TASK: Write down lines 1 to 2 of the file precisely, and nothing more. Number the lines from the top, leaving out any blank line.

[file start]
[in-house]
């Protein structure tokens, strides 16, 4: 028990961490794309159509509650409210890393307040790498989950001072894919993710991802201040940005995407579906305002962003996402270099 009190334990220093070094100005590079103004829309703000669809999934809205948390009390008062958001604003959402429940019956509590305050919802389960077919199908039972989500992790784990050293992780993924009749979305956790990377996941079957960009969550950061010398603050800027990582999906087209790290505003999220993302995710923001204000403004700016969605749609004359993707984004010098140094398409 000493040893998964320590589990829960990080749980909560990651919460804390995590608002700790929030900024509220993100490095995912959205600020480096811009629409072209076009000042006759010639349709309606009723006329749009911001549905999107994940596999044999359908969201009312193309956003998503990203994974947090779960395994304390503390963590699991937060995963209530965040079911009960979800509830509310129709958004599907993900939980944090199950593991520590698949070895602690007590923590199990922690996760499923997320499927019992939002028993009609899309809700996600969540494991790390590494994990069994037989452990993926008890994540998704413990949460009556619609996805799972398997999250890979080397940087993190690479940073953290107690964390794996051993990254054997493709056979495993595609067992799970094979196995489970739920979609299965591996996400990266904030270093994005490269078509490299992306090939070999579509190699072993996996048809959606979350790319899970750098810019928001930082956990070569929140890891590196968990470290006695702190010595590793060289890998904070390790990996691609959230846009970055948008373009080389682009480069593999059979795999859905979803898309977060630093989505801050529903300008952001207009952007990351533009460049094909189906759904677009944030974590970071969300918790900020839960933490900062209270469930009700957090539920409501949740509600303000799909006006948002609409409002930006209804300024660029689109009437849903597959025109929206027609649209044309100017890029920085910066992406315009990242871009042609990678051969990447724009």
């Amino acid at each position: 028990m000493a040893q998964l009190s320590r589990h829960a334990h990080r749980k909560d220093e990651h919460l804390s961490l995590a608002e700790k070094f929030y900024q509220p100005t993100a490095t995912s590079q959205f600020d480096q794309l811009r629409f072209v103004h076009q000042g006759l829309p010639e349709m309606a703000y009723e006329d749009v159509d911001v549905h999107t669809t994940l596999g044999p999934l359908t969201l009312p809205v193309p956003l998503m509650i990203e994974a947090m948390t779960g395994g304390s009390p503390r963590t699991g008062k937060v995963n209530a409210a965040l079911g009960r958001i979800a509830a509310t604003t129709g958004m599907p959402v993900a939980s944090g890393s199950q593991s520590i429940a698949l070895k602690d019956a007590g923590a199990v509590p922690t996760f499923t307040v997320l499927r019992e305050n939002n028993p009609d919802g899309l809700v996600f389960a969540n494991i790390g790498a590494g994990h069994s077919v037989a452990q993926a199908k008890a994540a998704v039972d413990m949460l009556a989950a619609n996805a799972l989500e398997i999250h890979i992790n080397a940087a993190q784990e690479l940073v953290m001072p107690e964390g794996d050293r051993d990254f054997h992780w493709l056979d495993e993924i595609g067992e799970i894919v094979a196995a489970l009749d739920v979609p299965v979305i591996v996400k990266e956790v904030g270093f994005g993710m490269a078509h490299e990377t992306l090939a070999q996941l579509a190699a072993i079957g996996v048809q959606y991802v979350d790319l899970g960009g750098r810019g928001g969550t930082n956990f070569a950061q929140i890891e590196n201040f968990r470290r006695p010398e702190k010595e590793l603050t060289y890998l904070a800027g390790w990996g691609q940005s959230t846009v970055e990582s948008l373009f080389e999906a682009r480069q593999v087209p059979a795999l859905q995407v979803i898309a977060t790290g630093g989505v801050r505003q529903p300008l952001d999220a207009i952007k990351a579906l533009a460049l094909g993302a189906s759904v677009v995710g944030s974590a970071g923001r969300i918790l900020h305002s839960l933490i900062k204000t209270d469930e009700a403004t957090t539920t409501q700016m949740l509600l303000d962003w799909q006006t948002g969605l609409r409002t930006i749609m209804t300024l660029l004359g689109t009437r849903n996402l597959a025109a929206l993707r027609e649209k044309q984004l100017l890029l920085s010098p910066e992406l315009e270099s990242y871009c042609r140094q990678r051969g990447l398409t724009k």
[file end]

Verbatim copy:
[in-house]
């Protein structure tokens, strides 16, 4: 028990961490794309159509509650409210890393307040790498989950001072894919993710991802201040940005995407579906305002962003996402270099 009190334990220093070094100005590079103004829309703000669809999934809205948390009390008062958001604003959402429940019956509590305050919802389960077919199908039972989500992790784990050293992780993924009749979305956790990377996941079957960009969550950061010398603050800027990582999906087209790290505003999220993302995710923001204000403004700016969605749609004359993707984004010098140094398409 000493040893998964320590589990829960990080749980909560990651919460804390995590608002700790929030900024509220993100490095995912959205600020480096811009629409072209076009000042006759010639349709309606009723006329749009911001549905999107994940596999044999359908969201009312193309956003998503990203994974947090779960395994304390503390963590699991937060995963209530965040079911009960979800509830509310129709958004599907993900939980944090199950593991520590698949070895602690007590923590199990922690996760499923997320499927019992939002028993009609899309809700996600969540494991790390590494994990069994037989452990993926008890994540998704413990949460009556619609996805799972398997999250890979080397940087993190690479940073953290107690964390794996051993990254054997493709056979495993595609067992799970094979196995489970739920979609299965591996996400990266904030270093994005490269078509490299992306090939070999579509190699072993996996048809959606979350790319899970750098810019928001930082956990070569929140890891590196968990470290006695702190010595590793060289890998904070390790990996691609959230846009970055948008373009080389682009480069593999059979795999859905979803898309977060630093989505801050529903300008952001207009952007990351533009460049094909189906759904677009944030974590970071969300918790900020839960933490900062209270469930009700957090539920409501949740509600303000799909006006948002609409409002930006209804300024660029689109009437849903597959025109929206027609649209044309100017890029920085910066992406315009990242871009042609990678051969990447724009």